This vintage jacket was made in the 1930s by the Chippewa Woolen Mills of Chippewa Falls, Wisconsin from 100% wool. The red and black plaid wool is more of a shirt jacket weight rather than the more common super heavy mackinaw wool you generally see in this cut. This one’s perfect for layering. It has patch pockets, a plain back, is unlined, and has an interesting Talon zipper, with a sunburst slider and stopbox, placing the date around 1937-38.
This vintage deposit bag was made between 1928 and 1932 for the Elizabethtown Trust Company of Elizabethtown, PA. It is datable by its rare transitional Hookless zipper. These dual-branded zips were produced from ’28 to ’32 during a period where the Hookless Fastener Company of Meadville, PA had changed the name of their product from Hookless to Talon, but kept their company name on the slider. The company would change their name to Talon to match the name of their product in 1937. This is an early example of the transitional slider design, and has the full range of patents on the back, 3-20-17, 10-16-17, 11-25-19, 10-13-25, and 12-22-25.
This vintage bank bag was made in the mid 1930s. It is canvas, is marked State Bank Chatham, NY, and closes with an early Talon zipper, with a round holed slider which was a re-tooling of earlier Hookless marked dies.
This zipper sider and pull was made by Talon in the 1930s. It has the round holed slider which was a re-tooling of earlier Hookless labeled zippers. Many reproduction manufacturers inaccurately put reproductions of mid-1920s style Hookless marked zippers on 1930s style jackets (not to mention the separable bottomed zipper wasn’t even invented until 1930, so any solely Hookless marked zipper is entirely anachronistic for a zipper front jacket). Upgrade yours to an original Talon marked slider!
This vintage money belt was made in the 1930s. It is canvas, with a mid-1930s fantail Talon in a no. 5 size (this design was also made in smaller no. 3). It has a d-ring buckle setup with a long waist strap, making it adjustable to a variety of waist sizes. The moneybelt has three divisions inside, two smaller, one larger.
This vintage work jacket was made by King-O-Wear. It is a waist length style, made in black wool, with buckle adjuster sides, handwarmer pockets, a zipper front and grommet reinforcements for a badge. This style goes back to the 1930s, but this example was likely produced in the 1960s. As is consistent with earlier production examples of this style, the jacket is unlined. The 1949 union label and the Talon zipper on this helps to date this one. While the pull on the zipper goes back to the 1930s on luggage, its usage on jackets did not start until later. The stop-box is of the type which started use in the late 1950s. The union label is a half-scale variant which I have only seen used by King-O-Wear.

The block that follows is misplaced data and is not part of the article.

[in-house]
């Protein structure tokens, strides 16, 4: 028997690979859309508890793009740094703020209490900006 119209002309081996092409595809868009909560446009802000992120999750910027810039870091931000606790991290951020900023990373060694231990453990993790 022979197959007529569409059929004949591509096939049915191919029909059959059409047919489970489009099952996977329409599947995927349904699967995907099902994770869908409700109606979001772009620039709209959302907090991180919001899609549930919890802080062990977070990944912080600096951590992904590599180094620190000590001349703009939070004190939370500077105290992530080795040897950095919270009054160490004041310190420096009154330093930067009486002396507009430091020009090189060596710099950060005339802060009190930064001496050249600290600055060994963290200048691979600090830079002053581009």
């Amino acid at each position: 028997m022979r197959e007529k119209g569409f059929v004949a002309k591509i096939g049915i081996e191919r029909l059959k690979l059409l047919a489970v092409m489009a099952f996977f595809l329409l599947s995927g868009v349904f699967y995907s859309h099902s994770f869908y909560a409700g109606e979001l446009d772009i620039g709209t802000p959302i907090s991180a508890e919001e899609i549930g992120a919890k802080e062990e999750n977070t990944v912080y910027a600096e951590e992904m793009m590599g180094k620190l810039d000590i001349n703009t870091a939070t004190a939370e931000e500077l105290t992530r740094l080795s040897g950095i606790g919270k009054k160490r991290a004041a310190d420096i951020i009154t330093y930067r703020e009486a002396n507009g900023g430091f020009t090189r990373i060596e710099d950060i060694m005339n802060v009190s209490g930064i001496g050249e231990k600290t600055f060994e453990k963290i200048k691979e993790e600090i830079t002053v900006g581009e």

Tagged size: 48
Chest (pit to pit): 25-1/2″
Shoulder to shoulder: 18-1/2″
Sleeve (shoulder to cuff): 25″
Length (base of collar to hem): 25″
This vintage jacket was made by Bob Allen Hunting Clothing of Des Moines, Iowa. It is made from Galey and Lord’s Klondike fabric. The jacket has a quilted gun pad on the right shoulder, making this a right handed jacket. The right side of the shirt style corduroy collar snaps down with a Scovill Mfg. Co snap to keep it out of the way. The pockets are all pleated with panels on the sides for expansion. The jacket has a bi-swing back for greater freedom of motion, and the sleeves have shirt style cuffs. The back is belted. The “belt” flips up to reveal buttons which detach the Talon zipper closing game pouch. These buttons are riveted to an internal belt to support the game pouch when it is fully loaded. It’s a really well engineered coat.
Chest (pit to pit): 24″ (doubled = 48″)
Shoulder to shoulder: 19″
Sleeve (shoulder to cuff): 23-1/2″
length (Base of collar to hem (without game pouch): 30-1/2″